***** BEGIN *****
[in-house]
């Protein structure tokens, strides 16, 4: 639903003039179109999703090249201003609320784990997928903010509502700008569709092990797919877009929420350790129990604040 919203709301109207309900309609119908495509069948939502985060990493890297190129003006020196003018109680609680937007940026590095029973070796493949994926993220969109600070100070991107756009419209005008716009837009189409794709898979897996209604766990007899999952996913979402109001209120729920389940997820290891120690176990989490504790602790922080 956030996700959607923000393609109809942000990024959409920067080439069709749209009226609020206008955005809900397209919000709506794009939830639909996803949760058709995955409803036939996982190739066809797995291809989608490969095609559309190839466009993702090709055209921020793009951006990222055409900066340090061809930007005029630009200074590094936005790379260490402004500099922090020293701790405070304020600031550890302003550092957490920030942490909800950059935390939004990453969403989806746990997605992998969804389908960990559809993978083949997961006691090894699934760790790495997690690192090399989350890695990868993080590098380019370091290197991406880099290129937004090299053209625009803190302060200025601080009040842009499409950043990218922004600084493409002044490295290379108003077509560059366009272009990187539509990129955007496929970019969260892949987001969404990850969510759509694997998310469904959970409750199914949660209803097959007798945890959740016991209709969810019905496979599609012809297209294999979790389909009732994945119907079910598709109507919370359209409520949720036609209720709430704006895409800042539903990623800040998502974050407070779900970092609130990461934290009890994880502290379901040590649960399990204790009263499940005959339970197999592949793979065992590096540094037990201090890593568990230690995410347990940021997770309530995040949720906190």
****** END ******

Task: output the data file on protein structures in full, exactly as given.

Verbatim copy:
[in-house]
């Protein structure tokens, strides 16, 4: 639903003039179109999703090249201003609320784990997928903010509502700008569709092990797919877009929420350790129990604040 919203709301109207309900309609119908495509069948939502985060990493890297190129003006020196003018109680609680937007940026590095029973070796493949994926993220969109600070100070991107756009419209005008716009837009189409794709898979897996209604766990007899999952996913979402109001209120729920389940997820290891120690176990989490504790602790922080 956030996700959607923000393609109809942000990024959409920067080439069709749209009226609020206008955005809900397209919000709506794009939830639909996803949760058709995955409803036939996982190739066809797995291809989608490969095609559309190839466009993702090709055209921020793009951006990222055409900066340090061809930007005029630009200074590094936005790379260490402004500099922090020293701790405070304020600031550890302003550092957490920030942490909800950059935390939004990453969403989806746990997605992998969804389908960990559809993978083949997961006691090894699934760790790495997690690192090399989350890695990868993080590098380019370091290197991406880099290129937004090299053209625009803190302060200025601080009040842009499409950043990218922004600084493409002044490295290379108003077509560059366009272009990187539509990129955007496929970019969260892949987001969404990850969510759509694997998310469904959970409750199914949660209803097959007798945890959740016991209709969810019905496979599609012809297209294999979790389909009732994945119907079910598709109507919370359209409520949720036609209720709430704006895409800042539903990623800040998502974050407070779900970092609130990461934290009890994880502290379901040590649960399990204790009263499940005959339970197999592949793979065992590096540094037990201090890593568990230690995410347990940021997770309530995040949720906190």